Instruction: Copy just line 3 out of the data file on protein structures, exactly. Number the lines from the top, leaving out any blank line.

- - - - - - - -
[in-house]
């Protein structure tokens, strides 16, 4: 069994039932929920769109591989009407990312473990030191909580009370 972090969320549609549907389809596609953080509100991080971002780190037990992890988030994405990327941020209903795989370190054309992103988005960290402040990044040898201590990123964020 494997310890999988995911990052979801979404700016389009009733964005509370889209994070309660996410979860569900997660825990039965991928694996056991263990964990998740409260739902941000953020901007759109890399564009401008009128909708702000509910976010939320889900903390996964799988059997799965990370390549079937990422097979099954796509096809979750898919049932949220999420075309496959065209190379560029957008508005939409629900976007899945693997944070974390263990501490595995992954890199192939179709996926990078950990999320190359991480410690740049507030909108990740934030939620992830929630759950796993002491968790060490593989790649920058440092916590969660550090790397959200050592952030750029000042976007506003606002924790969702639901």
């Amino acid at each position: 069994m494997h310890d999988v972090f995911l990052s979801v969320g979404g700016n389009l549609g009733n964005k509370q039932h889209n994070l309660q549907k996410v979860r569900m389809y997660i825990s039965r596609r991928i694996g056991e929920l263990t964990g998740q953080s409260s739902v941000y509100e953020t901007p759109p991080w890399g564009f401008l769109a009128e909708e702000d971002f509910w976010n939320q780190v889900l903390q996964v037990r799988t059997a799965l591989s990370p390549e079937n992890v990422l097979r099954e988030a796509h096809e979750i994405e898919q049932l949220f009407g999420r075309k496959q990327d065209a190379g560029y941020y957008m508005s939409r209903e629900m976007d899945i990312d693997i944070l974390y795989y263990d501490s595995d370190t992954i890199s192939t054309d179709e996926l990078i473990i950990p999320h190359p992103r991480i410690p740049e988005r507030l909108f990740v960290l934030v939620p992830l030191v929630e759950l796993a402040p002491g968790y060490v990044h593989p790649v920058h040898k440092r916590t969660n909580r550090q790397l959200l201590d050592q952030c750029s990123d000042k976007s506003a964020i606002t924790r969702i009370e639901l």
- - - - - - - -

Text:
């Amino acid at each position: 069994m494997h310890d999988v972090f995911l990052s979801v969320g979404g700016n389009l549609g009733n964005k509370q039932h889209n994070l309660q549907k996410v979860r569900m389809y997660i825990s039965r596609r991928i694996g056991e929920l263990t964990g998740q953080s409260s739902v941000y509100e953020t901007p759109p991080w890399g564009f401008l769109a009128e909708e702000d971002f509910w976010n939320q780190v889900l903390q996964v037990r799988t059997a799965l591989s990370p390549e079937n992890v990422l097979r099954e988030a796509h096809e979750i994405e898919q049932l949220f009407g999420r075309k496959q990327d065209a190379g560029y941020y957008m508005s939409r209903e629900m976007d899945i990312d693997i944070l974390y795989y263990d501490s595995d370190t992954i890199s192939t054309d179709e996926l990078i473990i950990p999320h190359p992103r991480i410690p740049e988005r507030l909108f990740v960290l934030v939620p992830l030191v929630e759950l796993a402040p002491g968790y060490v990044h593989p790649v920058h040898k440092r916590t969660n909580r550090q790397l959200l201590d050592q952030c750029s990123d000042k976007s506003a964020i606002t924790r969702i009370e639901l």